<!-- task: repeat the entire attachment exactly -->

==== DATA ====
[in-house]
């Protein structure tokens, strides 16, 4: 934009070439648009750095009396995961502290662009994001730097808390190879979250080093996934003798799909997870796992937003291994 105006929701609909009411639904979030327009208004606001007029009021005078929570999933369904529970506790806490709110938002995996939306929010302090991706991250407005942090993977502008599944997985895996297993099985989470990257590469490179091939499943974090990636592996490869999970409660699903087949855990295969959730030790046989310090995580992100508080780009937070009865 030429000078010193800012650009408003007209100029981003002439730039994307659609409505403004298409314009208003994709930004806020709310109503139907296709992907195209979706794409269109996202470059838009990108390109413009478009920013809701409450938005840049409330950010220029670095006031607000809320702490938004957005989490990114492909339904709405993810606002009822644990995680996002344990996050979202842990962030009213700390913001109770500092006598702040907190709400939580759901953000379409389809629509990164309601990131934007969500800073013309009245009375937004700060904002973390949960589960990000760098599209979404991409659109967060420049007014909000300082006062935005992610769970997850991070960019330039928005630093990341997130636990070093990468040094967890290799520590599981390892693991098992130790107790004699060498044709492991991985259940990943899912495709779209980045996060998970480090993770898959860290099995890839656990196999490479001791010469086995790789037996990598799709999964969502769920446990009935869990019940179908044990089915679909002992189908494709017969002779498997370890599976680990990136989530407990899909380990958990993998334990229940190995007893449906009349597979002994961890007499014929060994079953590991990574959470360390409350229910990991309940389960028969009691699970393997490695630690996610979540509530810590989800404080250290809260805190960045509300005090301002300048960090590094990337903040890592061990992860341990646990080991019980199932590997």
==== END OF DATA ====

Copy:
[in-house]
């Protein structure tokens, strides 16, 4: 934009070439648009750095009396995961502290662009994001730097808390190879979250080093996934003798799909997870796992937003291994 105006929701609909009411639904979030327009208004606001007029009021005078929570999933369904529970506790806490709110938002995996939306929010302090991706991250407005942090993977502008599944997985895996297993099985989470990257590469490179091939499943974090990636592996490869999970409660699903087949855990295969959730030790046989310090995580992100508080780009937070009865 030429000078010193800012650009408003007209100029981003002439730039994307659609409505403004298409314009208003994709930004806020709310109503139907296709992907195209979706794409269109996202470059838009990108390109413009478009920013809701409450938005840049409330950010220029670095006031607000809320702490938004957005989490990114492909339904709405993810606002009822644990995680996002344990996050979202842990962030009213700390913001109770500092006598702040907190709400939580759901953000379409389809629509990164309601990131934007969500800073013309009245009375937004700060904002973390949960589960990000760098599209979404991409659109967060420049007014909000300082006062935005992610769970997850991070960019330039928005630093990341997130636990070093990468040094967890290799520590599981390892693991098992130790107790004699060498044709492991991985259940990943899912495709779209980045996060998970480090993770898959860290099995890839656990196999490479001791010469086995790789037996990598799709999964969502769920446990009935869990019940179908044990089915679909002992189908494709017969002779498997370890599976680990990136989530407990899909380990958990993998334990229940190995007893449906009349597979002994961890007499014929060994079953590991990574959470360390409350229910990991309940389960028969009691699970393997490695630690996610979540509530810590989800404080250290809260805190960045509300005090301002300048960090590094990337903040890592061990992860341990646990080991019980199932590997």